ART AND FASHION

THE PASTERNAKS

AND THEIR LOVE TO GEORGIA

by IERI team

Sasha wearing Tata Naka dress and Chubika earring

We, at IERI, love beautiful people who love Georgia. This is Sasha Pasternak. The great-granddaughter of Boris Pasternak, a famous poet, who was absolutely in love with Georgia. He called Georgia his second homeland and his biggest inspiration. He translated a lot of poems by Georgian poets and devoted his rhymes to the beauty of the Caucasus region.

Sasha was born in 1991 in Moscow.  She is an artist. And just like her great-grandfather, who saw the beauties of Georgia through the eyes of his fellow poets and artists from The Blue Horns group, Sasha’s love-story with Georgia started a while ago and got deeper under the guidance of her boyfriend, artist Anton Totibadze. Sasha loves Tbilisi. She comes here often and also paints it. 

“Couldn’t imagine any better place to spend this hard quarantine time — beautiful nature, kind people and delicious food. I wish I could move my beloved family here”, says Sasha.

Sasha wearing Tata Naka dress
“Tbilisi patio” painting by Sasha Pasternak, oil, canvas

 

BUT THERE IS SOMETHING
ELSE YOU NEED TO KNOW:

Boris Pasternak himself had a tight connection with Georgia. In 1891, one of Russian publishing houses published Lermontov’s “Mtsiri”, which was illustrated by Pasternak’s father. Though Pasternak’s first visit to Georgia was way later. In the thirties. It was Pavlo Iashvili, who actually invited the poet to Tbilisi. The writer found spiritual relief in Georgia. He got acquainted with Giorgi Leonidze, Simon Chikovani, Nicolo Mitsishvili, Lado Gudiashvili, and others. 

But the closest relationship he had with Titsian Tabidze. According to a beautiful legend, Nina Tabidze, a widow of Tabidze, was kind enough to present the paper packs left after Titsian’s death, to Boris. These papers the writer later used for his first sketches of “Doctor Zhivago”. 

Titsian Tabidze and Boris Pasternak as seen by Kukryniksy caricaturists, 1936

Another descendant of Boris Pasternak, a journalist Sasha Slater in her essay for Harper’s Bazaar recalled a hilarious quote by her famous great-uncle: “Do you know what a litre is? It’s two ordinary-sized bottles. Well, at one dinner near Kutaisi, over the course of 10–12 hours, 30 of us drank up to one hundred and ten litres of red wine. It’s excellent, it can make you unconscious but you never feel sick from it”.

Sasha wearing Tata Naka dress and Chubika earring
“Garricula I” painting by Sasha Pasternak, oil, canvas; “Garricula II” painting by Sasha Pasternak, oil, canvas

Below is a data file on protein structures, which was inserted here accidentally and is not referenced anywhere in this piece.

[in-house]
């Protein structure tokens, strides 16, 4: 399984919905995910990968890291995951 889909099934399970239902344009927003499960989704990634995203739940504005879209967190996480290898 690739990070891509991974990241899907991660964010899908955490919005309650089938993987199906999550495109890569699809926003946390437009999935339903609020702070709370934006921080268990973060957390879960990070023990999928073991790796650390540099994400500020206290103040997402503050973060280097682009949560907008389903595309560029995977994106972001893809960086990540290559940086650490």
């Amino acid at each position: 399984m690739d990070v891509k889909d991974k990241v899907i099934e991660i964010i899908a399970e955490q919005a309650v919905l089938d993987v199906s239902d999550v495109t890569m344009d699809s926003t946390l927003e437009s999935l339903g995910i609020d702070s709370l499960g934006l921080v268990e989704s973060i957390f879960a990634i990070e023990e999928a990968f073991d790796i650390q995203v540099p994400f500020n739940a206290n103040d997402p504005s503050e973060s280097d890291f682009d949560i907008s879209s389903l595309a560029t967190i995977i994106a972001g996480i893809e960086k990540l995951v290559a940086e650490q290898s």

Sasha wearing Tata Naka dress and Chubika earring
“Garricula I” painting by Sasha Pasternak, oil, canvas; “Garricula II” painting by Sasha Pasternak, oil, canvas

Sasha wearing Tiko Paksa top
“Tbilisi” painting by Sasha Pasternak, oil, canvas

In the book “Boris Pasternak: Family Correspondence, 1921-1960” collected by Nicolas Pasternak Slater, there is a beautiful quote:

“…That was at the end of November. I left Moscow covered in snow, but in a garden on a mountainside above the Rion (where the vino-electric power-station I’ve just described was set up and cleared away in a single night), the last roses were still in bloom. That was in the centre of ancient Colchis, on the ruins of the ancient Mount Ea, the goal of the Argonauts’ expedition, where archaeologists locate Medea’s palace, near the newly-constructed Rion hydroelectric power-station (a real one this time). All that happened on one evening, but there were 14 evenings like that, in various places. You’ll get an idea of them if I tell you that for these excursions, my best friends Paolo Yashvili and Titsian Tabidze used to get hold of a separate railway-carriage with a conductor, who uncoupled and coupled it up en route according to Paolo’s instructions—the only added complication to these manoeuvres being that he used to sleep through the night-time stops and leave us at the wrong places, so it was an absolute miracle we never crashed or got run into by a long-distance express. Needless to add it was (to paraphrase Rimbaud) a wagon ivre; in the morning, on our way back to Tiflis, I was so light-headed I wanted to strip off and chuck all my clothes out of the window, replacing them with new ones. Only the knowledge that you can’t buy anything in Tiflis confined me to throwing out my cap, and then buying a replacement.

Editor’s humorous note: no IERI store at that time in Tbilisi, right?  

Sasha wearing Geroge Keburia top and Sofio Gongli enamel brooch
“Tbilisi window” painting by Sasha Pasternak, oil, canvas

Sasha wearing Geroge Keburia top and Sofio Gongli enamel brooch
“Tbilisi window” painting by Sasha Pasternak, oil, canvas

Shooting of Sasha Pasternak by Sopo Papiashvili
Creative idea of the shooting by Anka Tsitsishvili

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